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Time to Discover Italy's Magical Small Towns

Judith Harris (July 13, 2016)
Summer is the perfect time to explore Italy's outlying small towns, those magical ancient "borghi" on hilltops out of reach of cruise ships and big tour operators. Keeping these towns alive is a challenge being met by Italians as well as by foreigners. For the independent traveler, they are a treasurehouse.

ROME -- Summer is the perfect time to explore Italy's outlying small towns, many of them magical ancient "borghi" (plural for "borgo") on hilltops too far to be reached by the cruise ships and big tour operators. Keeping these towns alive is a challenge being met, not only by Italians, but by foreigners as well. For the independent traveler, they are a treasurehouse.
 

One way to keep them alive is through music. Every summer Antonio Lysi organizes the music festival called Incontri in Terra di Siena, in which some of the performances, which range from classical music of the highest quality to more folcloristic performances, take place in an imposing villa and in large and small theaters in borghi within the Valdichiana area near Siena, in Tuscany, and include Pienza, Chianciano and the Città della Pieve. This year's festival takes place from July 29 through August 5. For information, see >>>

Another town off the beaten track where music has helped attract visitors is San Leo, near Rimini, where pianist and orchestra conductor Stefano Cucci directs a music festival with performances in the cathedral and in another venerable church in early July and again in early August. At these festivals the famous Ennio Morricone has conducted the orchestra and violinist Uto Ughi has performed. For details of this year's performances, see >>>

In the Abruzzo region, Daniele Kihlgren, 46, of the Swedish cement  industrial family, was behind the successful renovation beginning in 1999 of Santo Stefano in Sassanio. The borgo had been built by the Medici during the Renaissance on a mountaintop 1,250 M high as a stopover for their merchants en route from Florence to the Adriatic Seacoast and its markets there. Kihlgren, fascinated by Santo Stefano, just 90 miles from Rome, decided to invest in the town, where, in 2001, three-quarters of the homes had been abandoned completely, and only 70 people still lived there.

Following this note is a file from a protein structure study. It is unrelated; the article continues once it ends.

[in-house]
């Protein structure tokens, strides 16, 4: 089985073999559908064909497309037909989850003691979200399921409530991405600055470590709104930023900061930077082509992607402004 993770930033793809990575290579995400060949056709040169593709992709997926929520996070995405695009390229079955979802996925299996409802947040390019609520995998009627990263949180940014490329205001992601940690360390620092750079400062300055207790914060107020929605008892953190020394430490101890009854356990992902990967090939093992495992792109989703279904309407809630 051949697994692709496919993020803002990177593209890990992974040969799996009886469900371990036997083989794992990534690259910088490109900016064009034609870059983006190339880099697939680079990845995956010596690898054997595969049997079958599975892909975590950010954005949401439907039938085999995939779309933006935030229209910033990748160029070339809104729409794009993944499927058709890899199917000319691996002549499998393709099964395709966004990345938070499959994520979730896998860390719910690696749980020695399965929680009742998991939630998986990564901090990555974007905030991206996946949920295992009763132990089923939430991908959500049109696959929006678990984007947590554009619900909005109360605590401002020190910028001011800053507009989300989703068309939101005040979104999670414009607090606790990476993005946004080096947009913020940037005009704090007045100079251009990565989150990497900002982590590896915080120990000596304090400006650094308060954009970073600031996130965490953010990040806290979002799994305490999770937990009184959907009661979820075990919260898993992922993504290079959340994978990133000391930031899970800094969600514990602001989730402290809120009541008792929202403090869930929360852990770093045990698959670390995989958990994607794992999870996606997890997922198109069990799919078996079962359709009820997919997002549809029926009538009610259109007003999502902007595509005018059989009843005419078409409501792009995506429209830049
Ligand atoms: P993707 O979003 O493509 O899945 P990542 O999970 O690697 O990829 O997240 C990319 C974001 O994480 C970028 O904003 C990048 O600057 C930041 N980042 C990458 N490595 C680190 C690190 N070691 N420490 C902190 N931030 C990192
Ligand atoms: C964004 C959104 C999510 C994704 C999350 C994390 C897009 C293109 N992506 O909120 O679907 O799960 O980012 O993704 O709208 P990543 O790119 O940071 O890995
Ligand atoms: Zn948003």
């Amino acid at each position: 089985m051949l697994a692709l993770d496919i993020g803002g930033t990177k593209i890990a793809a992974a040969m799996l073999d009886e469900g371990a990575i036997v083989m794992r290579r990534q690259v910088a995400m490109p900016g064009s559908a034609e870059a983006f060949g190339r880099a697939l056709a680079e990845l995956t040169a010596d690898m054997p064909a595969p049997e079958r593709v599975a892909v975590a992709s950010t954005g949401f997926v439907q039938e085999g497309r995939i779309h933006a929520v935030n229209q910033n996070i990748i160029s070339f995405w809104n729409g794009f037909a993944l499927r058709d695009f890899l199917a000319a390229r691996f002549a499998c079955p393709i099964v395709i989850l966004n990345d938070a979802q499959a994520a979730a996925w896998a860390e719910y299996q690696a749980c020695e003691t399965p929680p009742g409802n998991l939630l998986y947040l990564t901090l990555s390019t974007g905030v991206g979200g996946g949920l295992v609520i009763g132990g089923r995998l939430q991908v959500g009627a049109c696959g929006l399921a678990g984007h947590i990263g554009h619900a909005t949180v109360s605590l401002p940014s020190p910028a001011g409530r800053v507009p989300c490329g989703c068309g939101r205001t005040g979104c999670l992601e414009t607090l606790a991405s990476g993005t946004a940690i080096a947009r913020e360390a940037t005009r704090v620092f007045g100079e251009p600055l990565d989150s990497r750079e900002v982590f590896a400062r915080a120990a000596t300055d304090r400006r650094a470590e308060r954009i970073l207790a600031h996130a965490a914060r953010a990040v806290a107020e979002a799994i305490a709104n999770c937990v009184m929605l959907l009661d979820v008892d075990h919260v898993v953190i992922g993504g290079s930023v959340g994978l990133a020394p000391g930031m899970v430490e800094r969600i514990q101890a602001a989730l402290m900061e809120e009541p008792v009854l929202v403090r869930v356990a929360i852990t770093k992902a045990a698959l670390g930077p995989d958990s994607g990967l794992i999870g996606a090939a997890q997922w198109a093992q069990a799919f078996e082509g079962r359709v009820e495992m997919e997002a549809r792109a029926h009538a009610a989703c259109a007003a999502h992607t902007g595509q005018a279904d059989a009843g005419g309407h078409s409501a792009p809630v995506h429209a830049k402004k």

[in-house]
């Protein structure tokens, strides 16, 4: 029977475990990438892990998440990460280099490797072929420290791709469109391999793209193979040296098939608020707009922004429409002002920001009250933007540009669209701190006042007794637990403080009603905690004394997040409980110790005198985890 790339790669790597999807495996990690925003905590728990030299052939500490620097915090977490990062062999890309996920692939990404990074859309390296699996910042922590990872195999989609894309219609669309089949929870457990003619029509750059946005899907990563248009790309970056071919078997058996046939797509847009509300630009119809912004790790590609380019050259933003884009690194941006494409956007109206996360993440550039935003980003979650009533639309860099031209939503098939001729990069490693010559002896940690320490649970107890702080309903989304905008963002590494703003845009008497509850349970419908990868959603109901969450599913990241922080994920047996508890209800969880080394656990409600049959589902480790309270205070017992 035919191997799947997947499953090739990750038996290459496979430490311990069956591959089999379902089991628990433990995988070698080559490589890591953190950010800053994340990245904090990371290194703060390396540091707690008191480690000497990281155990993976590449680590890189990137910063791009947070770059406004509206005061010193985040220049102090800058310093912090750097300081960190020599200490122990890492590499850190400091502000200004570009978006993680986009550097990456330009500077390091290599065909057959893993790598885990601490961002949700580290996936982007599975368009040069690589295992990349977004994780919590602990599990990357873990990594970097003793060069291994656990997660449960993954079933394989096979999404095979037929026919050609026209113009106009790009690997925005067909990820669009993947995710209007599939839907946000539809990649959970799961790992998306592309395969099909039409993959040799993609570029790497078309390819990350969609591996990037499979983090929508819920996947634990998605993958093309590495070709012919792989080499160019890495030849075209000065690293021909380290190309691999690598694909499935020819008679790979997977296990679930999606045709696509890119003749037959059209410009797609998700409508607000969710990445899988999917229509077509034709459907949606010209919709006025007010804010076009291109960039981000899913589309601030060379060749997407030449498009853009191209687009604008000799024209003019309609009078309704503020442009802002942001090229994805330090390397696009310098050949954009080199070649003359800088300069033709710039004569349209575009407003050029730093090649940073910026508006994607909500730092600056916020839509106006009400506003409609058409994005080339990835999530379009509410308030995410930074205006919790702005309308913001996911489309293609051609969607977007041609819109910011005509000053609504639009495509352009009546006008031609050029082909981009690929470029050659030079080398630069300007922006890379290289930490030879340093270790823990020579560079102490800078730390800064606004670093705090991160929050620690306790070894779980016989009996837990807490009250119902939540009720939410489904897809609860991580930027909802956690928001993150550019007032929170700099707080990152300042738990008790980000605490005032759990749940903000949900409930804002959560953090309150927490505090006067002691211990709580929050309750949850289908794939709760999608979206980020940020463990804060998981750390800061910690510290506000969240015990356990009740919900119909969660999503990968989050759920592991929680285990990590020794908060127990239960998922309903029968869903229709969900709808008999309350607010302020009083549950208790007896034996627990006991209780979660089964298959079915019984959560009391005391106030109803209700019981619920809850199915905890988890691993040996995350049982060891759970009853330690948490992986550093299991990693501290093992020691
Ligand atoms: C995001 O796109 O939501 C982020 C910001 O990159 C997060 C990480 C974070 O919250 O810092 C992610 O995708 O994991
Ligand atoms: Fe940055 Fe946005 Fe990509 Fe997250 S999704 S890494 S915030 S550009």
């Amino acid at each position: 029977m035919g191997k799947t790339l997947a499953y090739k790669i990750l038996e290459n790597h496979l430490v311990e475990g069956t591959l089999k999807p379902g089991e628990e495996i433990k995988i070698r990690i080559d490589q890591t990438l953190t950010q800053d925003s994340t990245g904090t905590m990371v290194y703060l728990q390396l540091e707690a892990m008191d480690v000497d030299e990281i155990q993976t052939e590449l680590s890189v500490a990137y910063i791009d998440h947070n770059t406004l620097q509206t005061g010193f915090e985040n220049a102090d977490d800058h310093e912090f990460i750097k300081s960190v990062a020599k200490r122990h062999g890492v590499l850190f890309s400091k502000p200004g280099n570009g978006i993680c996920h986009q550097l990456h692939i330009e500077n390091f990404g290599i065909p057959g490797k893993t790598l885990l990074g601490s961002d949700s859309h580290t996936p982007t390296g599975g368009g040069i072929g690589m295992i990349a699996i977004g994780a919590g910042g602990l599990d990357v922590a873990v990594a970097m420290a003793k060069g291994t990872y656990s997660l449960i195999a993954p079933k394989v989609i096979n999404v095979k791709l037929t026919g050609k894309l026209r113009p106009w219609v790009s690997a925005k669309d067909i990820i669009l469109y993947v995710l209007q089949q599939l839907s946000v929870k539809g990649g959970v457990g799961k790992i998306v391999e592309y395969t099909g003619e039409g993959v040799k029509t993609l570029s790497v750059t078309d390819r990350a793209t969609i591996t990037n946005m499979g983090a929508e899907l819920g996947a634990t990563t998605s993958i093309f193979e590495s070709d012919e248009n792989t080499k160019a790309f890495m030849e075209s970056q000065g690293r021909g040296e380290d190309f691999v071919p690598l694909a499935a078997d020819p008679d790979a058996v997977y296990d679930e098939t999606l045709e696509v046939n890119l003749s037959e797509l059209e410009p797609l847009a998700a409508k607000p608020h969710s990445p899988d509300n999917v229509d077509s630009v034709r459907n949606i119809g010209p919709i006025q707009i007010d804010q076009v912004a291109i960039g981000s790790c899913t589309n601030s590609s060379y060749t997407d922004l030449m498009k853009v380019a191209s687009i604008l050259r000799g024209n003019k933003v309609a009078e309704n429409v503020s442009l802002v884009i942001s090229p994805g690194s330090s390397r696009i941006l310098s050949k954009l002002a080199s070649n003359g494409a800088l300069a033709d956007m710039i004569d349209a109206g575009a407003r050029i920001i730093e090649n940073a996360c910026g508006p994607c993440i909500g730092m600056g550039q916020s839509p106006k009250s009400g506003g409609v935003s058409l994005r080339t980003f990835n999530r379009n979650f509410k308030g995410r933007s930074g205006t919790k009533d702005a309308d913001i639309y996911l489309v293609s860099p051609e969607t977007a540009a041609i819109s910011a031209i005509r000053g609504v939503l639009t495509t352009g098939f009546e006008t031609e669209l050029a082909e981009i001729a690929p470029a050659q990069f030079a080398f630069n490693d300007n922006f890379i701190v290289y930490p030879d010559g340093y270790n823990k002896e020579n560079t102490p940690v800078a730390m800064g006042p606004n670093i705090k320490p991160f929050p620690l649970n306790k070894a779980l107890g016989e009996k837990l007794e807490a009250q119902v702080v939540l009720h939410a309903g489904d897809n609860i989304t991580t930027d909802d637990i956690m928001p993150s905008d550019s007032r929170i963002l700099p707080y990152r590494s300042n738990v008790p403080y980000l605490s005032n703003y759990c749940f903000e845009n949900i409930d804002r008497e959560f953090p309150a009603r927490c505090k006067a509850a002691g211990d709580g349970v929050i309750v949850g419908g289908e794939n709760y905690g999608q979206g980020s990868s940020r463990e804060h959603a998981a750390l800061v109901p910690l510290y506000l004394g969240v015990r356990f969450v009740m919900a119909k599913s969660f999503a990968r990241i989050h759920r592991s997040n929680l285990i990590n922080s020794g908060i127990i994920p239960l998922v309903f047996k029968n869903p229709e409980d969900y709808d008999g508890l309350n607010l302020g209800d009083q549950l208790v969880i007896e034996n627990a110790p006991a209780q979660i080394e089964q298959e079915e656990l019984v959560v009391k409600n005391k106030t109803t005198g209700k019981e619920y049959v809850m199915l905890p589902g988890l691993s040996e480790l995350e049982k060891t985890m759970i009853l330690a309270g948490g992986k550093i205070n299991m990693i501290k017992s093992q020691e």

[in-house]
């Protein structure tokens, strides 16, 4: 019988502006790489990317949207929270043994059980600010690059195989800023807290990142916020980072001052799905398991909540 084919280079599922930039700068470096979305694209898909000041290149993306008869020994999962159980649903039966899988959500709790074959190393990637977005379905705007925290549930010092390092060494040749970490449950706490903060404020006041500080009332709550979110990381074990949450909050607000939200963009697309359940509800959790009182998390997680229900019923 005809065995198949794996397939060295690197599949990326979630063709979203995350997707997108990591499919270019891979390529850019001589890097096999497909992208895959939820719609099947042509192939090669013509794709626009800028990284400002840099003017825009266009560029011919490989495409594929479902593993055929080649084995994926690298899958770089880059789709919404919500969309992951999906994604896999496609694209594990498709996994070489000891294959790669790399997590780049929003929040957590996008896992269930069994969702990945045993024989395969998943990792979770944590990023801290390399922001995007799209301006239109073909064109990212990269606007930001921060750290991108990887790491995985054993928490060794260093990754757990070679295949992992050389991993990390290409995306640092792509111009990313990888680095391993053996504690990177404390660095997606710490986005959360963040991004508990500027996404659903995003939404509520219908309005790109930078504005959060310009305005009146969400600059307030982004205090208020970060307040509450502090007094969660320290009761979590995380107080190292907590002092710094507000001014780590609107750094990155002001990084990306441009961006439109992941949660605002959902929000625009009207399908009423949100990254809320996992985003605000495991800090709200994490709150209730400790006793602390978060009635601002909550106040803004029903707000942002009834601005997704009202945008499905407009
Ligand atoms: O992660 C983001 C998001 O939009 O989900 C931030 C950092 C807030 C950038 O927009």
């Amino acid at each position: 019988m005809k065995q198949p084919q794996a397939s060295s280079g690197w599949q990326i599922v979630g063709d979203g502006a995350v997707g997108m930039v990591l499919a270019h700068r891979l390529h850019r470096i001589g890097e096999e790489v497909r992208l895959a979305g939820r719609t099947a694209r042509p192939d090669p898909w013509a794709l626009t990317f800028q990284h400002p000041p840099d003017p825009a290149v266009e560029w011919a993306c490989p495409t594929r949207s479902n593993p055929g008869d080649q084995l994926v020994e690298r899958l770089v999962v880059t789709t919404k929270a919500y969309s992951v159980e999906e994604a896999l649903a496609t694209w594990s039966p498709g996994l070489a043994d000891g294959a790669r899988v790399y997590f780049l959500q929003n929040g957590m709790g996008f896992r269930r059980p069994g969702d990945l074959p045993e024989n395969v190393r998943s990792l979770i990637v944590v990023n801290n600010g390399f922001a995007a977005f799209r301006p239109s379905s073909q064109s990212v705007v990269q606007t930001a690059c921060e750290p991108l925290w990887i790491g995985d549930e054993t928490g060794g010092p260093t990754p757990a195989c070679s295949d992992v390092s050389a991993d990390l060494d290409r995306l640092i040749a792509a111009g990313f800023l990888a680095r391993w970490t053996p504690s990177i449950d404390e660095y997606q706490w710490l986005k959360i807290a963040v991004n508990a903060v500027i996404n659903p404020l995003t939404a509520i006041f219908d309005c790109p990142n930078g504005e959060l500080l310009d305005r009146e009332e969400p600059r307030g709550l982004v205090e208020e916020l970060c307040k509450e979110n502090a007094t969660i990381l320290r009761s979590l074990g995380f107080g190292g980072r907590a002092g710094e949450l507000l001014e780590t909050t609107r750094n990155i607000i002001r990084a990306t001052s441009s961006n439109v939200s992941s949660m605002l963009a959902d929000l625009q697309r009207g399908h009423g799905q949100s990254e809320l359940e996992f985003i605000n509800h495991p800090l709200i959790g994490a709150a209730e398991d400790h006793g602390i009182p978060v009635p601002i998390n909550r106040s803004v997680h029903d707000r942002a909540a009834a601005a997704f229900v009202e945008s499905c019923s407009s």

Within just a few years, 30 craft shops, art galleries, boutiques and small restaurants had been opened. People were again living there, and in one year five new mini-hotels recorded 7,300 visitor presences, including my own family's; Lucio Dalla is said to be a frequent visitor, and Kihlgren himself came to be known as "the man who saves the borghi." His funding was also behind the invention in Santo Stefano of the so-called "albergo diffuso," or scattered hotel, in which visitors are put into elegantly refurbished abandoned dwellings (to date, some two dozen houses have been restored).

Speaking of his project, Kihlgren once told an Italian journalist that, "This perfect integration between historic houses and the landscape, these borghi built upon high hilltops in the age of the castles, this extraordinary sense of balance and harmony: this is the true Itaian heritage, as seductive as it is systematically compromised." Such was the success at Santo Stefano that Kihlgren committed himself to preservation of five more ancient borghi, beginning with the Sassi di Matera, where the idea of the albergo diffuso was continued despite the considerable difficulties of removing moss and bushes from the old grottos. Others were Montebello sul Sangro near Chieti, Matese near Teramo, Rocchetta a Volturno near Isernia, Frattura Vecchia near Scanno in the province of L'Aquila and Rocca Calascio, again near L'Aquila.

Italy is not the only country to have its old towns abandoned by inhabitants who move into the big cities. Throughout Europe there are 15,000 "suffering borghi," in the words of Domenico Lanciano, who created the cultural association in Agnone del Molise in the Italian South called Università delle Generazioni (University of Generations), a cultural association dedicated, since 1986, to saving the old towns from what he calls the "desertification" of rural and especially mountain zones.

"So many have become ghost towns," says Lanciano. "We need to build a widespread, deeply felt awareness beginning in the schools in order to encourage the new generations to contribute to the 'save a borgo' program, if we want to avoid the catastrophe of their loss." Supporting Lanciano's campaign is a group of young mayors he calls "apostles and leaders" of saving  the borgo. Already, he says, numerous associations, and not only in Italy, have been created to try to stem the tide of historical towns that risk extinction.

 

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